Part 1: Contracts Management
This article is part of a 3-part series on privatization of government processes.
Following the historic SpaceX Launch this past Saturday, much has been said about the importance of expanding American spaceflight to the commercial sector. “Today’s launch makes clear the commercial space industry is the future,” said President Trump.
The recent feat has opened doors for a new age of American space travel that is cheaper and more frequent—far beyond the 166 crewed U.S. missions that have spanned the last 40 years. Private citizens may also soon get their chance among the stars as the International Space Station (ISS) opens up to tourism. As other companies such as Blue Origin and the long-competitive United Launch Alliance jump into the second wave of the “Space Race,” NASA will have to make new considerations for how to navigate what is to become a highly competitive market.
NASA’s Commercial Crew Program represents an increasing pivot across the government to lean directly on industry to meet agency objectives. NASA will be looking to commercial vendors of space shuttles and other essential space exploration tech—like the Volatiles Investigating Exploration Rover (VIPER) and lunar human landing systems (HLS)—for the foreseeable future. This means that their budget will inevitably move from internal research and development to contract spending.
In order to protect themselves from productivity and spending loss, as well as potential fraud, waste, and abuse, NASA will need a robust contract management system that will allow them complete visibility into the lifecycle of a commercial contract. A solution like eCase Contracts will allow NASA to safely file and track a contract as it moves through various stages of the lifecycle from award to completion. With eCase Contracts, NASA administrators would have full control over their contract documents, ensuring no documents become lost. For an agency that prioritizes safety for their spacecraft and their crew, NASA must also prioritize security for their process automation systems. eCase Contracts is an auditable, repeatable, and defendable COTS solution that can be deployed SaaS in our FedRAMP-certified data center, AWS, Azure, or on premises.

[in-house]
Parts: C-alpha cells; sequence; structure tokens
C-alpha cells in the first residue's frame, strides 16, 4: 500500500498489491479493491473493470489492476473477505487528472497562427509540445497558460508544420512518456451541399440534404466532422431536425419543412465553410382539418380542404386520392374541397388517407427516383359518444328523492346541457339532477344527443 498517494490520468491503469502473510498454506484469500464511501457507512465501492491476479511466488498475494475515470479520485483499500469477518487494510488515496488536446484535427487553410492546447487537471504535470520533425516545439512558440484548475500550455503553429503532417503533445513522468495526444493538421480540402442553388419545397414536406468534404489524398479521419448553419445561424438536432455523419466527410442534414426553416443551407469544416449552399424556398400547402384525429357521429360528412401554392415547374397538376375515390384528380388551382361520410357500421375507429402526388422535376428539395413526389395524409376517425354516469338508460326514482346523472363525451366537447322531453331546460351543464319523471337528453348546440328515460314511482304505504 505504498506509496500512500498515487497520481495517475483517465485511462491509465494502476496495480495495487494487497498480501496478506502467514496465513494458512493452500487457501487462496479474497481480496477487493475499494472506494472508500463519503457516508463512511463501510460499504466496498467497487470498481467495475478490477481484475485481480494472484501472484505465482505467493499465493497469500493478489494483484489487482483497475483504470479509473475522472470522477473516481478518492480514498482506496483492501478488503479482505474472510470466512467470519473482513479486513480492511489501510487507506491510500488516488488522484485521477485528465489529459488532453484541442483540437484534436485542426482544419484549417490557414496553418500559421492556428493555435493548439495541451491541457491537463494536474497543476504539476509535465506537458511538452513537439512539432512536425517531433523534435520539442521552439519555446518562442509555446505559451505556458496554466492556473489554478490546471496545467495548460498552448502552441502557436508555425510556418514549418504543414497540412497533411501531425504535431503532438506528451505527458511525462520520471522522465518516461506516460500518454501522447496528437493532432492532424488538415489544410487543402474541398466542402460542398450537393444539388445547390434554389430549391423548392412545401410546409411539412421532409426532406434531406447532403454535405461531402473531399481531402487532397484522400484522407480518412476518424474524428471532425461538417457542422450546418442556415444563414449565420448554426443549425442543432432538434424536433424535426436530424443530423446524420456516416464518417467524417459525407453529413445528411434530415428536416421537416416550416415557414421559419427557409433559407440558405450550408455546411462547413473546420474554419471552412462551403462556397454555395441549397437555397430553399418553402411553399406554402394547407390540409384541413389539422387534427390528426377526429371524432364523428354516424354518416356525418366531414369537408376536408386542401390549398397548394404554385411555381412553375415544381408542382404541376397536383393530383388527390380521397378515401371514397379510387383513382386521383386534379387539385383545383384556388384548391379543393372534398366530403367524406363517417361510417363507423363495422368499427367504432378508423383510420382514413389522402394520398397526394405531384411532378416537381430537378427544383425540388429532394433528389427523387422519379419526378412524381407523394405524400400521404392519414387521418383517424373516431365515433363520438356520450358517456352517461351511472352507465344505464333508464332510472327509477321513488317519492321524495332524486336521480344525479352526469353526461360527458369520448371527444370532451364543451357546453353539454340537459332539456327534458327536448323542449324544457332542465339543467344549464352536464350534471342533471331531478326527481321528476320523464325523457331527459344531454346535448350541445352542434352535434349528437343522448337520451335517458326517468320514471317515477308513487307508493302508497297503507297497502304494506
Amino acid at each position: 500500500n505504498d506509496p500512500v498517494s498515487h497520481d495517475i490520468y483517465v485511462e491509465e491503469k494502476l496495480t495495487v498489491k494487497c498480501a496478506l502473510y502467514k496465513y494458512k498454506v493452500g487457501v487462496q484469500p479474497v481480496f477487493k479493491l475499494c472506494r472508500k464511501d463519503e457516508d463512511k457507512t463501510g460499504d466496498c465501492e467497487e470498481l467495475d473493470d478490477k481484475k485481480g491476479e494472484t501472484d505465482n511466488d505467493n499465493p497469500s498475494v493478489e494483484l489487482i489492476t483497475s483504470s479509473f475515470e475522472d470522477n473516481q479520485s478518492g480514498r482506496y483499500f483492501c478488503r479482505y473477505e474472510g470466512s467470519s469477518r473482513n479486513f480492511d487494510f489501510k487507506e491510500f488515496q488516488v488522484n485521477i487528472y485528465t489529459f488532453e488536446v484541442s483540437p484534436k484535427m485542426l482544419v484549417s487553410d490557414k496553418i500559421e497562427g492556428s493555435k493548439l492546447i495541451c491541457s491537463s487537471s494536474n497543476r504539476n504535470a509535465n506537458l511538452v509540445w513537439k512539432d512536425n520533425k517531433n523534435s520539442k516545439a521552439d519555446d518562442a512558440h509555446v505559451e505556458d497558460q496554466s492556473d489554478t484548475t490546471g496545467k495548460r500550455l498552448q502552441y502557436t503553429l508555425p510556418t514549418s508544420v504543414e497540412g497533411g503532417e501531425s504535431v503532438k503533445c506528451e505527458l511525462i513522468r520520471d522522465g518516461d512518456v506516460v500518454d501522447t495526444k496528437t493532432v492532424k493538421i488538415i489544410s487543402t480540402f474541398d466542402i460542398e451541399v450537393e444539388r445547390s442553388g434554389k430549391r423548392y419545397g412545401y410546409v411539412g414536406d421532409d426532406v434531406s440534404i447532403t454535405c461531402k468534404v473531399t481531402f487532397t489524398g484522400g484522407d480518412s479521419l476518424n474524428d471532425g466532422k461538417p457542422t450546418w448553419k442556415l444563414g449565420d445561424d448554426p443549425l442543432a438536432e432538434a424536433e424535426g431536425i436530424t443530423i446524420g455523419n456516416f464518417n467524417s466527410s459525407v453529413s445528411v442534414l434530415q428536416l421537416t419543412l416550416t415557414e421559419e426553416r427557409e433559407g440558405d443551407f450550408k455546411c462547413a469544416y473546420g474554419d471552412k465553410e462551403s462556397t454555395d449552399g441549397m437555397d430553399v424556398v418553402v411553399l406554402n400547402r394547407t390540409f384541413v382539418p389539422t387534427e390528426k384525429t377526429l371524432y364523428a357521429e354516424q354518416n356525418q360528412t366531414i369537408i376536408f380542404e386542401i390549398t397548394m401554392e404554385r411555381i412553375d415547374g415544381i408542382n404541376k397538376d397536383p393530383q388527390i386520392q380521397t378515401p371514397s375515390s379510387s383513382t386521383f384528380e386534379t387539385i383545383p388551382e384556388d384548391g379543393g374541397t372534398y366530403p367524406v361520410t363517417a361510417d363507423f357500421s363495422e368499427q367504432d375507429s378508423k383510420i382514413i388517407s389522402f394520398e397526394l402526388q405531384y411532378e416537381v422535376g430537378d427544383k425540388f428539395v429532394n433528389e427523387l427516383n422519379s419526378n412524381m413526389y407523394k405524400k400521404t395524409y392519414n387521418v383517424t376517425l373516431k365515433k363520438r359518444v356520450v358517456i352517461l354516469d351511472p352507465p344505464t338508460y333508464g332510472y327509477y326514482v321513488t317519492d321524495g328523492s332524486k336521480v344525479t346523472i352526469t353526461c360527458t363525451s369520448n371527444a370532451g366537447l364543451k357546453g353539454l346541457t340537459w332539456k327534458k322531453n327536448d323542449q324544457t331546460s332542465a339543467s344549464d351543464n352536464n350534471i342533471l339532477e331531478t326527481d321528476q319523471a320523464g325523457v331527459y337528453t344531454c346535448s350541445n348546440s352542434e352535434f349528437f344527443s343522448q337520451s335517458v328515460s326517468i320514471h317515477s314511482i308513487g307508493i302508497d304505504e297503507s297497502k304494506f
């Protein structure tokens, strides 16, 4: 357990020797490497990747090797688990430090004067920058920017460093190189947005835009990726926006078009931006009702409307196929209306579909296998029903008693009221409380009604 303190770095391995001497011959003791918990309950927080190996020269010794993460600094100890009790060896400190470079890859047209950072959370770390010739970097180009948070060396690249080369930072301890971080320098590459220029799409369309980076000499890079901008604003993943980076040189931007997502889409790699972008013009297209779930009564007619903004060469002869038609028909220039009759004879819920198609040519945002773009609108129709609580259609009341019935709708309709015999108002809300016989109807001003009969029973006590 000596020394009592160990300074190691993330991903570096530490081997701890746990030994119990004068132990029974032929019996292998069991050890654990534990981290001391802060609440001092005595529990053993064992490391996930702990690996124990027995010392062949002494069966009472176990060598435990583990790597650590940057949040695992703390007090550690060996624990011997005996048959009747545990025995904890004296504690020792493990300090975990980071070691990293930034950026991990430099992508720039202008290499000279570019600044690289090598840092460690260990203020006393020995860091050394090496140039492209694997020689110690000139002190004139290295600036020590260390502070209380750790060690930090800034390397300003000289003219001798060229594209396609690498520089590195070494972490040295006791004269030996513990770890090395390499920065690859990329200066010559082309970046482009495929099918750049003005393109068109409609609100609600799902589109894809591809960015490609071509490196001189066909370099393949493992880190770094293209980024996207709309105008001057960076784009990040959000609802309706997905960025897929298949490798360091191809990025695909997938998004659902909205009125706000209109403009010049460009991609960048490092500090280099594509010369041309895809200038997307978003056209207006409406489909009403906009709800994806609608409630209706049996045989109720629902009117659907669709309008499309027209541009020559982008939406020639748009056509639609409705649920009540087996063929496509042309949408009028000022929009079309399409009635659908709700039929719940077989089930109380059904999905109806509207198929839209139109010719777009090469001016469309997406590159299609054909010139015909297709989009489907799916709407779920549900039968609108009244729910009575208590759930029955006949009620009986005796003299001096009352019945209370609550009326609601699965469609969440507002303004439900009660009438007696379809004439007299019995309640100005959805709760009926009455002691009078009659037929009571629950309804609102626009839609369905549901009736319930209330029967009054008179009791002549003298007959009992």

Another consideration is how NASA will handle the possibility of protests when awarding a contract. When awarding SpaceX with the coveted first commercial contract, for example, NASA specified that vehicle design would be the responsibility of the company. “What we said is,” said NASA Administrator Jim Bridenstine, “‘Here are the top-line requirements for capability and the top-line requirements for safety . . . prove to us how you’re going to achieve those end states.’” Because vendors will be submitting their own designs to the table, there is a greater chance for variation in contract bids and a more contentious awards process overall. A comprehensive contract management system like eCase Contracts will reduce risk in agency procurement as it is built to ensure that acquisition procedures are followed in compliance with the Federal Acquisition Regulation (FAR).
Especially now, as the dynamics of the workplace have shifted due to the international COVID-19 pandemic, federal agencies must turn to technology to manage their processes. Right now, space flight is advancing by leaps and bounds. Despite recent delays, Saturday’s successful launch proved to be historic. As Bridenstine hammered home, “For the first time in 9 years, we have now launched American astronauts on American rockets from American soil.” But as space flight moves steadily into the future, the systems that agencies use to manage these new processes must advance also. NASA must make sure that it is protected through a certified contract management system like eCase Contracts.